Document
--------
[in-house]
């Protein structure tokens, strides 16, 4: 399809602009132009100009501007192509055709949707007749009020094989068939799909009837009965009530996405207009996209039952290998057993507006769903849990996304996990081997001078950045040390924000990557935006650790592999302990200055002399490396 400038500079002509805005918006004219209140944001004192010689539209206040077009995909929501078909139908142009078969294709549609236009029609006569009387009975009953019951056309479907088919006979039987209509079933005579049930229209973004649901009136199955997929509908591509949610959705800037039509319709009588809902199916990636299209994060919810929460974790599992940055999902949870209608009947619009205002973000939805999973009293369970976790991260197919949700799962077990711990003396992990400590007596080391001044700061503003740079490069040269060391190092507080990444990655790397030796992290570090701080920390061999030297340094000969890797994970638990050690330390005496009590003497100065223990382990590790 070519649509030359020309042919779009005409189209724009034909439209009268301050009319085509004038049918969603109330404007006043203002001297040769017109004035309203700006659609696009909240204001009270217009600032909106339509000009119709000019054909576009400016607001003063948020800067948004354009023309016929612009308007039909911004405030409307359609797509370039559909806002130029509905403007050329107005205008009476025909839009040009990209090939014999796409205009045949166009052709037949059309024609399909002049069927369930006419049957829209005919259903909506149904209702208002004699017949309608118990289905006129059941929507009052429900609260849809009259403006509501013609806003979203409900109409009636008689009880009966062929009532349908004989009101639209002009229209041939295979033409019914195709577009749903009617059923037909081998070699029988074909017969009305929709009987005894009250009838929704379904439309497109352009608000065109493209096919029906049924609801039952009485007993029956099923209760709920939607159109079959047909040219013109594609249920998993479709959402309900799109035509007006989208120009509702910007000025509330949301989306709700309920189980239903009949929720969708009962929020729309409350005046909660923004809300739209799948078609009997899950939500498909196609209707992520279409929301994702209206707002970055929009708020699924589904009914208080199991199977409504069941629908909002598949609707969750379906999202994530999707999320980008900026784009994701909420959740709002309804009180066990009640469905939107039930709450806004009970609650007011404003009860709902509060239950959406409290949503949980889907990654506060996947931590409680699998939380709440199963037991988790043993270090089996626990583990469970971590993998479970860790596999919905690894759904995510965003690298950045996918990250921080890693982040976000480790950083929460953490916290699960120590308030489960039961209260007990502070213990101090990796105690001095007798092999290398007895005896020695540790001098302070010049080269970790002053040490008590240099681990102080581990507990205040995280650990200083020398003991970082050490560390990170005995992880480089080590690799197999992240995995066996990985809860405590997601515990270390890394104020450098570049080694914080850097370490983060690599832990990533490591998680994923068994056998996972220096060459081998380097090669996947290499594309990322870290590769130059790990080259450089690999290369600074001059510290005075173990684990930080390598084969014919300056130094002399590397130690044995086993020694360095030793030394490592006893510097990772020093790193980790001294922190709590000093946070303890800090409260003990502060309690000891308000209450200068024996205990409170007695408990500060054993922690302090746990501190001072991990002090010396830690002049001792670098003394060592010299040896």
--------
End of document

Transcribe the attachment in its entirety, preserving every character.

[in-house]
């Protein structure tokens, strides 16, 4: 399809602009132009100009501007192509055709949707007749009020094989068939799909009837009965009530996405207009996209039952290998057993507006769903849990996304996990081997001078950045040390924000990557935006650790592999302990200055002399490396 400038500079002509805005918006004219209140944001004192010689539209206040077009995909929501078909139908142009078969294709549609236009029609006569009387009975009953019951056309479907088919006979039987209509079933005579049930229209973004649901009136199955997929509908591509949610959705800037039509319709009588809902199916990636299209994060919810929460974790599992940055999902949870209608009947619009205002973000939805999973009293369970976790991260197919949700799962077990711990003396992990400590007596080391001044700061503003740079490069040269060391190092507080990444990655790397030796992290570090701080920390061999030297340094000969890797994970638990050690330390005496009590003497100065223990382990590790 070519649509030359020309042919779009005409189209724009034909439209009268301050009319085509004038049918969603109330404007006043203002001297040769017109004035309203700006659609696009909240204001009270217009600032909106339509000009119709000019054909576009400016607001003063948020800067948004354009023309016929612009308007039909911004405030409307359609797509370039559909806002130029509905403007050329107005205008009476025909839009040009990209090939014999796409205009045949166009052709037949059309024609399909002049069927369930006419049957829209005919259903909506149904209702208002004699017949309608118990289905006129059941929507009052429900609260849809009259403006509501013609806003979203409900109409009636008689009880009966062929009532349908004989009101639209002009229209041939295979033409019914195709577009749903009617059923037909081998070699029988074909017969009305929709009987005894009250009838929704379904439309497109352009608000065109493209096919029906049924609801039952009485007993029956099923209760709920939607159109079959047909040219013109594609249920998993479709959402309900799109035509007006989208120009509702910007000025509330949301989306709700309920189980239903009949929720969708009962929020729309409350005046909660923004809300739209799948078609009997899950939500498909196609209707992520279409929301994702209206707002970055929009708020699924589904009914208080199991199977409504069941629908909002598949609707969750379906999202994530999707999320980008900026784009994701909420959740709002309804009180066990009640469905939107039930709450806004009970609650007011404003009860709902509060239950959406409290949503949980889907990654506060996947931590409680699998939380709440199963037991988790043993270090089996626990583990469970971590993998479970860790596999919905690894759904995510965003690298950045996918990250921080890693982040976000480790950083929460953490916290699960120590308030489960039961209260007990502070213990101090990796105690001095007798092999290398007895005896020695540790001098302070010049080269970790002053040490008590240099681990102080581990507990205040995280650990200083020398003991970082050490560390990170005995992880480089080590690799197999992240995995066996990985809860405590997601515990270390890394104020450098570049080694914080850097370490983060690599832990990533490591998680994923068994056998996972220096060459081998380097090669996947290499594309990322870290590769130059790990080259450089690999290369600074001059510290005075173990684990930080390598084969014919300056130094002399590397130690044995086993020694360095030793030394490592006893510097990772020093790193980790001294922190709590000093946070303890800090409260003990502060309690000891308000209450200068024996205990409170007695408990500060054993922690302090746990501190001072991990002090010396830690002049001792670098003394060592010299040896």